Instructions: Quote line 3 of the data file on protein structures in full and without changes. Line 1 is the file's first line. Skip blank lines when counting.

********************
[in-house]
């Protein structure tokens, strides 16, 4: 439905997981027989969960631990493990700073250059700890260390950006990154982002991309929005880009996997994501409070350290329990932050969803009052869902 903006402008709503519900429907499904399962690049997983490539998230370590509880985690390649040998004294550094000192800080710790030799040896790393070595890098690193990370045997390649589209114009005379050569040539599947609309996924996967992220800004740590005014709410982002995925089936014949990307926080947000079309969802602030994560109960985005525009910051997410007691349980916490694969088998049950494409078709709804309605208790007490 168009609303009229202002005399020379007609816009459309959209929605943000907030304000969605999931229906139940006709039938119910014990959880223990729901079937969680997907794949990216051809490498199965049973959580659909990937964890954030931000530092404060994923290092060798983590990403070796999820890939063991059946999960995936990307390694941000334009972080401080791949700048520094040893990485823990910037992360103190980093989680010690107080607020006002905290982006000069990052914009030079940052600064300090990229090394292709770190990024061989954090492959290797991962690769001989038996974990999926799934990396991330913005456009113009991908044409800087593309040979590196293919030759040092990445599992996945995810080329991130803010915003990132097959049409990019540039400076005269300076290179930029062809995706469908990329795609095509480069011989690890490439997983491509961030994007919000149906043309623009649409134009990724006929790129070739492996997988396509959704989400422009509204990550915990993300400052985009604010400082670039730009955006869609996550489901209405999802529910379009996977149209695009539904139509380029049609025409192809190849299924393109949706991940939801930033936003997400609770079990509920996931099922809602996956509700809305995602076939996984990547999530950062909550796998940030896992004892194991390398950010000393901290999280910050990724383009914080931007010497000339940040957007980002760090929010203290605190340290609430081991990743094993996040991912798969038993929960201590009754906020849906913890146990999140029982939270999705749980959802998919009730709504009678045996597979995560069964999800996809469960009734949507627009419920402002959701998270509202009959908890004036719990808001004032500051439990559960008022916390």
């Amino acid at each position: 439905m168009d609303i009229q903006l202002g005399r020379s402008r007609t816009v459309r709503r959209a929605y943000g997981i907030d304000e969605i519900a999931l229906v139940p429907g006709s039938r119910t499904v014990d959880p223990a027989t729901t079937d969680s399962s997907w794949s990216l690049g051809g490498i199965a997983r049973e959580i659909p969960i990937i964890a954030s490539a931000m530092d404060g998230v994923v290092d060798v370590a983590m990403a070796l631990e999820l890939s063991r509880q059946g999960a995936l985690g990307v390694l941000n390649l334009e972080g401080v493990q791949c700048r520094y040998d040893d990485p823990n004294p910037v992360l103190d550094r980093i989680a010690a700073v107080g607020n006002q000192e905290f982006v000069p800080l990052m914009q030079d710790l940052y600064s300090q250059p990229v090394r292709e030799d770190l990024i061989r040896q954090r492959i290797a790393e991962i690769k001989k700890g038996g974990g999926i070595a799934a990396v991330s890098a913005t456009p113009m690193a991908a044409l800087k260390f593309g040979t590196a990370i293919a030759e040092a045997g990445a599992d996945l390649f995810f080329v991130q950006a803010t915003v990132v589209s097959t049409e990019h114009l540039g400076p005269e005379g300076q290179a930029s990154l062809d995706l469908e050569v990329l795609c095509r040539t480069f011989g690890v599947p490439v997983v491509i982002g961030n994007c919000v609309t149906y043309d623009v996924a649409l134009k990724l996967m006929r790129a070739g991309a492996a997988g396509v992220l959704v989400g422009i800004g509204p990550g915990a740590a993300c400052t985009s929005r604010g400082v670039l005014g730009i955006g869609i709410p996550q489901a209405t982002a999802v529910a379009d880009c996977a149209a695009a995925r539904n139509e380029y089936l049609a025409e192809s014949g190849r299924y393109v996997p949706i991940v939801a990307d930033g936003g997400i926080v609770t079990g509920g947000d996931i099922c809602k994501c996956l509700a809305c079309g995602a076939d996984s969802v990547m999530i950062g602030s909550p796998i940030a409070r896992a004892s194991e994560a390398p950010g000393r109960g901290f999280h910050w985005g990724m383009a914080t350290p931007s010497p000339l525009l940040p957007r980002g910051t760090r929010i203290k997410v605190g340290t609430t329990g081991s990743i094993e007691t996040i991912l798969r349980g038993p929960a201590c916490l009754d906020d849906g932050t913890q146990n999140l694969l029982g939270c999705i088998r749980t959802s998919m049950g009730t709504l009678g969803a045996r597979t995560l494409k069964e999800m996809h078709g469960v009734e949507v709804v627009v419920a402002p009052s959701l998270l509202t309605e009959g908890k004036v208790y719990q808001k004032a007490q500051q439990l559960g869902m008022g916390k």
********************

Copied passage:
């Amino acid at each position: 439905m168009d609303i009229q903006l202002g005399r020379s402008r007609t816009v459309r709503r959209a929605y943000g997981i907030d304000e969605i519900a999931l229906v139940p429907g006709s039938r119910t499904v014990d959880p223990a027989t729901t079937d969680s399962s997907w794949s990216l690049g051809g490498i199965a997983r049973e959580i659909p969960i990937i964890a954030s490539a931000m530092d404060g998230v994923v290092d060798v370590a983590m990403a070796l631990e999820l890939s063991r509880q059946g999960a995936l985690g990307v390694l941000n390649l334009e972080g401080v493990q791949c700048r520094y040998d040893d990485p823990n004294p910037v992360l103190d550094r980093i989680a010690a700073v107080g607020n006002q000192e905290f982006v000069p800080l990052m914009q030079d710790l940052y600064s300090q250059p990229v090394r292709e030799d770190l990024i061989r040896q954090r492959i290797a790393e991962i690769k001989k700890g038996g974990g999926i070595a799934a990396v991330s890098a913005t456009p113009m690193a991908a044409l800087k260390f593309g040979t590196a990370i293919a030759e040092a045997g990445a599992d996945l390649f995810f080329v991130q950006a803010t915003v990132v589209s097959t049409e990019h114009l540039g400076p005269e005379g300076q290179a930029s990154l062809d995706l469908e050569v990329l795609c095509r040539t480069f011989g690890v599947p490439v997983v491509i982002g961030n994007c919000v609309t149906y043309d623009v996924a649409l134009k990724l996967m006929r790129a070739g991309a492996a997988g396509v992220l959704v989400g422009i800004g509204p990550g915990a740590a993300c400052t985009s929005r604010g400082v670039l005014g730009i955006g869609i709410p996550q489901a209405t982002a999802v529910a379009d880009c996977a149209a695009a995925r539904n139509e380029y089936l049609a025409e192809s014949g190849r299924y393109v996997p949706i991940v939801a990307d930033g936003g997400i926080v609770t079990g509920g947000d996931i099922c809602k994501c996956l509700a809305c079309g995602a076939d996984s969802v990547m999530i950062g602030s909550p796998i940030a409070r896992a004892s194991e994560a390398p950010g000393r109960g901290f999280h910050w985005g990724m383009a914080t350290p931007s010497p000339l525009l940040p957007r980002g910051t760090r929010i203290k997410v605190g340290t609430t329990g081991s990743i094993e007691t996040i991912l798969r349980g038993p929960a201590c916490l009754d906020d849906g932050t913890q146990n999140l694969l029982g939270c999705i088998r749980t959802s998919m049950g009730t709504l009678g969803a045996r597979t995560l494409k069964e999800m996809h078709g469960v009734e949507v709804v627009v419920a402002p009052s959701l998270l509202t309605e009959g908890k004036v208790y719990q808001k004032a007490q500051q439990l559960g869902m008022g916390k």